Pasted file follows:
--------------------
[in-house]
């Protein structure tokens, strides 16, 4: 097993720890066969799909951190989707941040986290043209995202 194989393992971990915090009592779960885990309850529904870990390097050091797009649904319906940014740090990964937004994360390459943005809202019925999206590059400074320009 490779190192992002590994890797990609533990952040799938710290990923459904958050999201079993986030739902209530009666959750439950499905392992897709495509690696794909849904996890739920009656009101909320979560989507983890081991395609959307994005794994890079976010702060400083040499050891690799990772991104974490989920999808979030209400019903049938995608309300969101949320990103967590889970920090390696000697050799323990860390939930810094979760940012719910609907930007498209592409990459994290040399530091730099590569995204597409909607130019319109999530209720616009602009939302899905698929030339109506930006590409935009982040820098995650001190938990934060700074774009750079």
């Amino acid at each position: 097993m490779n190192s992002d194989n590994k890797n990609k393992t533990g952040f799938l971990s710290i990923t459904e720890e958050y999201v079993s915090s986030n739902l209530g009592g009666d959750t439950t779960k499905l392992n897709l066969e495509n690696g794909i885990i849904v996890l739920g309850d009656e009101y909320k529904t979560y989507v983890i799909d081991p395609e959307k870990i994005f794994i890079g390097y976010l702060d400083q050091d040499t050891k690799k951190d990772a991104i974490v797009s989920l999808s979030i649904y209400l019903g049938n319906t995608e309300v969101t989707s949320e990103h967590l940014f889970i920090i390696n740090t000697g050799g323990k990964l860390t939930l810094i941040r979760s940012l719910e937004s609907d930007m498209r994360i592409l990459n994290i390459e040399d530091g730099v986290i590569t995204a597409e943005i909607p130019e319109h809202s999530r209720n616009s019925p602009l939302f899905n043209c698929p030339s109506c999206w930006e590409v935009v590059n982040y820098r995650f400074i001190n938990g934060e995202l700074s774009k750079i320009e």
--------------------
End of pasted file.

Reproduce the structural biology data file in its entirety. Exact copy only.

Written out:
[in-house]
């Protein structure tokens, strides 16, 4: 097993720890066969799909951190989707941040986290043209995202 194989393992971990915090009592779960885990309850529904870990390097050091797009649904319906940014740090990964937004994360390459943005809202019925999206590059400074320009 490779190192992002590994890797990609533990952040799938710290990923459904958050999201079993986030739902209530009666959750439950499905392992897709495509690696794909849904996890739920009656009101909320979560989507983890081991395609959307994005794994890079976010702060400083040499050891690799990772991104974490989920999808979030209400019903049938995608309300969101949320990103967590889970920090390696000697050799323990860390939930810094979760940012719910609907930007498209592409990459994290040399530091730099590569995204597409909607130019319109999530209720616009602009939302899905698929030339109506930006590409935009982040820098995650001190938990934060700074774009750079």
């Amino acid at each position: 097993m490779n190192s992002d194989n590994k890797n990609k393992t533990g952040f799938l971990s710290i990923t459904e720890e958050y999201v079993s915090s986030n739902l209530g009592g009666d959750t439950t779960k499905l392992n897709l066969e495509n690696g794909i885990i849904v996890l739920g309850d009656e009101y909320k529904t979560y989507v983890i799909d081991p395609e959307k870990i994005f794994i890079g390097y976010l702060d400083q050091d040499t050891k690799k951190d990772a991104i974490v797009s989920l999808s979030i649904y209400l019903g049938n319906t995608e309300v969101t989707s949320e990103h967590l940014f889970i920090i390696n740090t000697g050799g323990k990964l860390t939930l810094i941040r979760s940012l719910e937004s609907d930007m498209r994360i592409l990459n994290i390459e040399d530091g730099v986290i590569t995204a597409e943005i909607p130019e319109h809202s999530r209720n616009s019925p602009l939302f899905n043209c698929p030339s109506c999206w930006e590409v935009v590059n982040y820098r995650f400074i001190n938990g934060e995202l700074s774009k750079i320009e």